The nightlife is pretty typical, but mostly in San Jose. There’s often live music which can be great if you find your scene, and lots of places to go dancing! The expat teachers area big social community, and there is usually at least one house party going on every weekend, as well as weekly social soccer games, movie nights, fun runs, beach trips, hikes and border runs.

I love the typical food here, it is a bit repetitive, but they do it so well. We always go to the farmer’s market on the weekends to stock up on all the local fresh fruit and veggies, and there are lots of good, affordable restaurants.

I don’t really date - everyone knows everyone - but Tinder is popular here, I have heard lots of success stories particularly from people who date girls.

I have travelled to Panama and Nicaragua for border runs, and a holiday in Peru. Other people have been to Guatemala and Colombia, but flights can be expensive. Within the country, there’s so much to see! With beaches, mountains, and everything in between,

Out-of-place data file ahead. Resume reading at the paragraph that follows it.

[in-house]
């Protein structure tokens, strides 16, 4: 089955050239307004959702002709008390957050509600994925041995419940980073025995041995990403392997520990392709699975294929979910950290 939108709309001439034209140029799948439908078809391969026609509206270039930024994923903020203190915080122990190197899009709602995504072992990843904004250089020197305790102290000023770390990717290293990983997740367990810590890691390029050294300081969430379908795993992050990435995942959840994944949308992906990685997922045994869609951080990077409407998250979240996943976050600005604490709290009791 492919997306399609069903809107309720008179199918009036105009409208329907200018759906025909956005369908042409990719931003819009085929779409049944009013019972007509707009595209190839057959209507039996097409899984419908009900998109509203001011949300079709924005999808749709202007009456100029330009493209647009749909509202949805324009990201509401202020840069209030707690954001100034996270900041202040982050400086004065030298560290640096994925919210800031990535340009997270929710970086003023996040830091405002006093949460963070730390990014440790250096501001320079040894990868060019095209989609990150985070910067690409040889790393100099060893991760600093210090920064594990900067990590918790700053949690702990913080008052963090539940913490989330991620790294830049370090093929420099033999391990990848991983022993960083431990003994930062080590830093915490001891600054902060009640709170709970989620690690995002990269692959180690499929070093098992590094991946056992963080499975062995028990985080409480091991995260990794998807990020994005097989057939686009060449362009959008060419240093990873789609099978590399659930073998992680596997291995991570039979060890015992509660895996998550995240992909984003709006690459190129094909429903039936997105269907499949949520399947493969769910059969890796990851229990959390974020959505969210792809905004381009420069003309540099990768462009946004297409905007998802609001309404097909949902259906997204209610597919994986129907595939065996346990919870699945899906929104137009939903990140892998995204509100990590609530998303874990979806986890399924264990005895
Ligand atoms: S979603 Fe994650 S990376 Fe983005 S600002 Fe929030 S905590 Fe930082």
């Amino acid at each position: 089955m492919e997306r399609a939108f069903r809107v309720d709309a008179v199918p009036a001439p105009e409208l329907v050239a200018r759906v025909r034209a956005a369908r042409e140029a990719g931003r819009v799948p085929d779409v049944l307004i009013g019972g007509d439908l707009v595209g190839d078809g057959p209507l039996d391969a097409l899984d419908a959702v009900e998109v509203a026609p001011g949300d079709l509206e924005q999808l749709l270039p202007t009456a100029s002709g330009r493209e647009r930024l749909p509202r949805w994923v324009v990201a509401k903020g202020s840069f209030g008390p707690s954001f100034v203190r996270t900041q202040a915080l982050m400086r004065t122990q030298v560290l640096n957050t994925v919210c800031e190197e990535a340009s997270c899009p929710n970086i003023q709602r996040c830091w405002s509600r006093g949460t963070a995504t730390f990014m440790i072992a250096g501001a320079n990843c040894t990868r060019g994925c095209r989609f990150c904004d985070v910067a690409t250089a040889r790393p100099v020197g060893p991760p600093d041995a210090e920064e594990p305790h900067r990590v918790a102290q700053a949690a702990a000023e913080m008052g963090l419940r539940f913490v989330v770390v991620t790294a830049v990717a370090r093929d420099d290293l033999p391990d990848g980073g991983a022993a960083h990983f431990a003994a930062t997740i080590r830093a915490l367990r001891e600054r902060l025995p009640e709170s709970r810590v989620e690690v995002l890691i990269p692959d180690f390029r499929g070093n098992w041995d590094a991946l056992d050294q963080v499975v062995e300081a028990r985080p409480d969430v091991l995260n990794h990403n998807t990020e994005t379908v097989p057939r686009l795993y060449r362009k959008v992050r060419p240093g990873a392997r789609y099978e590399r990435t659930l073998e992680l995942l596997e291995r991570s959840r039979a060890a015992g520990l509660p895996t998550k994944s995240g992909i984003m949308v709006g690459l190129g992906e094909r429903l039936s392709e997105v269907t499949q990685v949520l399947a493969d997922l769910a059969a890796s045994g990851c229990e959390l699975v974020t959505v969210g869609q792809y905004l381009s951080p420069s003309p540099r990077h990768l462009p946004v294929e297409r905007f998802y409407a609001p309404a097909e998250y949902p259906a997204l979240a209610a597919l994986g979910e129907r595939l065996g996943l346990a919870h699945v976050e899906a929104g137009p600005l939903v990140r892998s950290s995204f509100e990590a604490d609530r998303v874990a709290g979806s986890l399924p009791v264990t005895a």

Costa Rica has something for everyone. I particularly enjoy scuba diving here, both at Bocas Diving Pirates in Panama and Scuba Dive Costa Rica in Playa Flamingo.

What are your monthly expenses?

Costa Rica’s currency is colones, and I try to live relatively cheaply, I don’t want to go home because I ran out of money! Rent depends on a range of factors, for me it’s been 130,000 colones - 157,000 colones per month, with some utilities included. I buy my groceries at the farmer's market, which is about 10,000 colones per week, plus around 5,000 colones of food from the supermarket. 

I spend around 2,000 colones per month on my phone bill and buses cost around 200-500 colones per trip. A beer at the local bar will set you back around 1,200 colones and a mid-priced meal in a local restaurant is around 5,000-7,000 colones, though I don’t eat out much. My salary is on the low end of the scale, at 4,500 colones per hour, and I make enough money to cover my month to month expenses. However, my border runs (every 90 days) come out of my savings, at about 80,000 colones minimum and scuba diving is an expensive hobby!